Maze Reader Comprehension
A maze reader comprehension assessment consists of a passage of text in which one in seven words is left blank and students must choose three potential options to complete the text. The assumption is that “capable readers understand the syntax of what they read and the meanings of the words as they are used in the text. Some students with reading difficulties can’t comprehend what they read well enough to choose words based on semantic and syntactic accuracy” (Milone 2008, p. 150). In this way, the maze reader can give the teacher a clear indication that the student is in fact able to read-to-self for comprehension at the given level. This is an important point, since often students can decode words at a higher level than they can effectively comprehend text. Here is how the maze reader comprehension assessment appears in The Reading Lab.
An introductory example is provided with audio instructions. The user is introduced to any characters with proper nouns that will be in the passage (in this case Mia).
They are then given a practice example where they are asked to complete the passage “Hi. My [name] is <the given users name>.” By using the user’s name, a more personalized experience is created.
Once the user has completed the introductory example, they then begin the assessment.
The passage runs 150-200 words depending on the level. After the first sentence, there is a word to fill in approximately every seven words.
Upon completion, the user’s score is calculated, If the user scores 95% or better, it is safe to assume that this is a suitable read-to-self level. The level of maze reader that the student is assessed with is taken from the users decoding level. In the example of the user who passed the level E assessment, but only scored an 85.8% on the level F assessment, the user would be given the level E maze reader in order to confirm that they had sufficient comprehension at their read-to-self level.
The final screen of the application shows students and teachers the students results. This screen can be password protected so that a password must be entered in order to see the results. This is done so that the teacher can discuss the results with the student, this should not be used to conceal the results from the student. It is important that students be recruited into the process of developing their reading, and I firmly believe that giving students clear feedback on their performance is an essential part of fostering student autonomy and intrinsic motivation.
Results are presented as the highest decoding level passed, highest decoding level attempted, percentage correct at highest level attempted, maze reader attempted, and percentage correct on maze reader. This highest level attempted in decoding represents the students instructional level. This can be used for the student’s individual goal setting and to inform the teacher of the level of reading skills that are reasonable to expect from this student at this time. The maze reader data can be used to help students select books that are at a level which the student can comprehend. This information can also be used by the teacher for assigning reading materials and grouping students of like ability into reading groups. While the Reading Lab assessment is not robust enough to be used as a comprehensive form of intervention assessment, it serves as a useful indicator of students who may need additional diagnostic and intervention services.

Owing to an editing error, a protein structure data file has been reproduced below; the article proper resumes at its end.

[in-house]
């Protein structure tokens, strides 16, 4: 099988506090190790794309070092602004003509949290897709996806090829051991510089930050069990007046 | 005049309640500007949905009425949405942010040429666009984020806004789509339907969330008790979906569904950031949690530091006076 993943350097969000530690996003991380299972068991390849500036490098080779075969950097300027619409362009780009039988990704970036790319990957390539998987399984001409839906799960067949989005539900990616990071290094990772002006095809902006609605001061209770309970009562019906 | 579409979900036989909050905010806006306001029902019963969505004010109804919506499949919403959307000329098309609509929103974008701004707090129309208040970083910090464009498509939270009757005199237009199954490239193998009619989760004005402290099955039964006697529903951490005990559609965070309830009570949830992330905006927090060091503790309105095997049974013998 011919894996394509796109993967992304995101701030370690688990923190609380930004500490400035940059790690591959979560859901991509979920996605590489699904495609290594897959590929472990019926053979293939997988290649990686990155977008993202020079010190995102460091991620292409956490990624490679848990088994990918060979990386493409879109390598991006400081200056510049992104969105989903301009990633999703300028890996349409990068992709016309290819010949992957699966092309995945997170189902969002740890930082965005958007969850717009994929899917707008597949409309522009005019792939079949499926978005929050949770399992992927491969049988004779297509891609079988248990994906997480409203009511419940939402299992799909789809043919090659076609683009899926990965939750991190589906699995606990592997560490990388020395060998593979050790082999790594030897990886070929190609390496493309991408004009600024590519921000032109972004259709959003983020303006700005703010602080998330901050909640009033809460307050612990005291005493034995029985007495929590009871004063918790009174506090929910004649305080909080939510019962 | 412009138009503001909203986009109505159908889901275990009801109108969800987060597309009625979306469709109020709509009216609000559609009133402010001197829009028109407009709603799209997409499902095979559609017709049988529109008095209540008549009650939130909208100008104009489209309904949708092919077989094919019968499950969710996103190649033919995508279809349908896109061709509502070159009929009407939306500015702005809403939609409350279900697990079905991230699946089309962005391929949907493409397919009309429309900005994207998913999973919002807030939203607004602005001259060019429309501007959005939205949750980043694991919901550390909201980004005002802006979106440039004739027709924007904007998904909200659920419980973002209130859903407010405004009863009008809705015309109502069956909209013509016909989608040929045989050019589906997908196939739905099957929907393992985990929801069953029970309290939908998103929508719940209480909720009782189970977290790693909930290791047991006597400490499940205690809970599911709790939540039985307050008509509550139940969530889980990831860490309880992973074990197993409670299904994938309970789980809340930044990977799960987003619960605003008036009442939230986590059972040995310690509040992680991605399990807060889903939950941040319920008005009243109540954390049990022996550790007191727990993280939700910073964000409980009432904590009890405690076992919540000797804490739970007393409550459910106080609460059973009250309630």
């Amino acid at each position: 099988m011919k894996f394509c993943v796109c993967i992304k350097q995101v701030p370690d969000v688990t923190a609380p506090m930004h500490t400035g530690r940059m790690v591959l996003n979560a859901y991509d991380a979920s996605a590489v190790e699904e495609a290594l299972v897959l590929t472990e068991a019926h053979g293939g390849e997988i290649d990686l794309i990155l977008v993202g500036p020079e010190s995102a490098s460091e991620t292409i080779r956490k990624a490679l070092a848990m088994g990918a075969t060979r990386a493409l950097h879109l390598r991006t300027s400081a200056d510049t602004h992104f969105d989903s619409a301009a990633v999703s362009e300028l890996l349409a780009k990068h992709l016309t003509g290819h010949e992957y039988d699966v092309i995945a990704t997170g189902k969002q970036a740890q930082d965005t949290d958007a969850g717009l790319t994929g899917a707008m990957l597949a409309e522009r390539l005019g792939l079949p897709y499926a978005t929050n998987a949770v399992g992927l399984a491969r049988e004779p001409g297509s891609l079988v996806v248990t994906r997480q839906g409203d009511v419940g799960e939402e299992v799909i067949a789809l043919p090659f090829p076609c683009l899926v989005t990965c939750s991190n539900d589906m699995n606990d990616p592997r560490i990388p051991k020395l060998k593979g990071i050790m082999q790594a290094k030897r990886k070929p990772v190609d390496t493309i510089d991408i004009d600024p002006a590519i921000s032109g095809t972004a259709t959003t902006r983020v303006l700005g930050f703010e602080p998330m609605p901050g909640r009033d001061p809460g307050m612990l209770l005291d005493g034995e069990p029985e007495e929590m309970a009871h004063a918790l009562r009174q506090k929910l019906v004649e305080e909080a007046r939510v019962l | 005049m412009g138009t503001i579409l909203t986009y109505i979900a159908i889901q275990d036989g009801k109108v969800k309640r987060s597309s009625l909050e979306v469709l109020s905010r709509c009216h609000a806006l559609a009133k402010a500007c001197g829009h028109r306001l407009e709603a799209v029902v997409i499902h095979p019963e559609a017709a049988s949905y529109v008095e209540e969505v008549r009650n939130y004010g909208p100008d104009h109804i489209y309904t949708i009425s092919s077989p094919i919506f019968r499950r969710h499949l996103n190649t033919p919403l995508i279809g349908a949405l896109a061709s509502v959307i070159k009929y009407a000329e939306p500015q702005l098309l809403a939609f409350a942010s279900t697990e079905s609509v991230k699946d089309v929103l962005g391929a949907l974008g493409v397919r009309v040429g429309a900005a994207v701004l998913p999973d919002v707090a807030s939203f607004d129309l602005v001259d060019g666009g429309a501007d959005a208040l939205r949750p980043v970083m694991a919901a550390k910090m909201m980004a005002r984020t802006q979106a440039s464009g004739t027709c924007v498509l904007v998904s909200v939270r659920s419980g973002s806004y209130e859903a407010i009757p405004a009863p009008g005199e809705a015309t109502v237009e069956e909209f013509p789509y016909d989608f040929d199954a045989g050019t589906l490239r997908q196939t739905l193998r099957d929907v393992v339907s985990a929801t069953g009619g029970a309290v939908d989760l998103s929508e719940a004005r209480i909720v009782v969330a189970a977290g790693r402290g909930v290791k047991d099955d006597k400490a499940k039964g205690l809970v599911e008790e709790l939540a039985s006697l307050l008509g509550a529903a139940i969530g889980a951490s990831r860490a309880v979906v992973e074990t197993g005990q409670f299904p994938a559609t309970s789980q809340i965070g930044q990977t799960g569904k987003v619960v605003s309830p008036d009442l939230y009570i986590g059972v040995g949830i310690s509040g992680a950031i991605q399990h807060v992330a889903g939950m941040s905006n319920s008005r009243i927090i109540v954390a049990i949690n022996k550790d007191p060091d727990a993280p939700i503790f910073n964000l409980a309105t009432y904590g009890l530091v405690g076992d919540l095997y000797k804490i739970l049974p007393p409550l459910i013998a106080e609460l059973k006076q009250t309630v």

The feedback provided easily answers the three questions as articulated by Hattie & Timperley (2007)
Where am I going? The assessment gives the instructional level as well as the read-to-self level
How am I going? How far is the student from having their instructional level betheir read-to-self level?
Where to next? By going over this data with the teacher, the teacher is able to recommend a regime of just right books that will push the reader to the next level.
How I Feel About Reading: The Second Prong
While the goal of the first prong of the assessment was to help students get reading material that was at the right level for them, the goal of the second prong is to get to know about them as readers and get them excited about reading in the upcoming school year.
For this assessment, the student works in a Google slide presentation that they share with their teacher. Instructions on how to copy the assessment and work in it are provided in this Youtube video.
By using a Google slideshow, students have a fun and interactive way to create their own reading profile and share it with their families, friends, and teachers. Also, this file can be saved and updated throughout the year and serve as a reflective journal of their habits and attitudes toward reading.
What is Being Assessed?
The assessment asks students to think about and articulate the following:
- Their motivations for reading
- Their interest in reading
- Their reading habits
- Their familial and cultural connections to reading
- Their expectations and feelings for reading in the coming year
In addition to getting valuable information on the types of books that could hook the student, the teacher gets some exposure to the reading community that is around the student. This type of information can be very valuable for the teacher. Is there a family member that the student likes sharing books with? Does the student have negative associations towards reading? Does the student have habits that will support their growth in reading? All of this information can be very useful in crafting a pro-reading classroom that promotes student autonomy and accountability.